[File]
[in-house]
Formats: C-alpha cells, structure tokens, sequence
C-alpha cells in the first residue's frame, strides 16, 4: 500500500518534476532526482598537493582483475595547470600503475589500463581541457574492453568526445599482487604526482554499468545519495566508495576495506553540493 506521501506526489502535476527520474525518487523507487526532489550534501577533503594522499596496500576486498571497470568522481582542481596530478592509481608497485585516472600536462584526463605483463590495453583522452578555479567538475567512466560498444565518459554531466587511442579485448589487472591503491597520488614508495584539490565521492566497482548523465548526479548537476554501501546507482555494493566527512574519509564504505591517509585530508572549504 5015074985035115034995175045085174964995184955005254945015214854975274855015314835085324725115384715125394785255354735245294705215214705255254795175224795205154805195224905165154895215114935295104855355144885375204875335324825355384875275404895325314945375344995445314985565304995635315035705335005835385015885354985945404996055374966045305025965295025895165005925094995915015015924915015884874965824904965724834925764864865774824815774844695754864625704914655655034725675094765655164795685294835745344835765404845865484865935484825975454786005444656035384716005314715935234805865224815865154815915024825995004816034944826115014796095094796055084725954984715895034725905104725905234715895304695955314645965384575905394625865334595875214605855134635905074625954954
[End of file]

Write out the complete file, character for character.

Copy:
[in-house]
Formats: C-alpha cells, structure tokens, sequence
C-alpha cells in the first residue's frame, strides 16, 4: 500500500518534476532526482598537493582483475595547470600503475589500463581541457574492453568526445599482487604526482554499468545519495566508495576495506553540493 506521501506526489502535476527520474525518487523507487526532489550534501577533503594522499596496500576486498571497470568522481582542481596530478592509481608497485585516472600536462584526463605483463590495453583522452578555479567538475567512466560498444565518459554531466587511442579485448589487472591503491597520488614508495584539490565521492566497482548523465548526479548537476554501501546507482555494493566527512574519509564504505591517509585530508572549504 5015074985035115034995175045085174964995184955005254945015214854975274855015314835085324725115384715125394785255354735245294705215214705255254795175224795205154805195224905165154895215114935295104855355144885375204875335324825355384875275404895325314945375344995445314985565304995635315035705335005835385015885354985945404996055374966045305025965295025895165005925094995915015015924915015884874965824904965724834925764864865774824815774844695754864625704914655655034725675094765655164795685294835745344835765404845865484865935484825975454786005444656035384716005314715935234805865224815865154815915024825995004816034944826115014796095094796055084725954984715895034725905104725905234715895304695955314645965384575905394625865334595875214605855134635905074625954954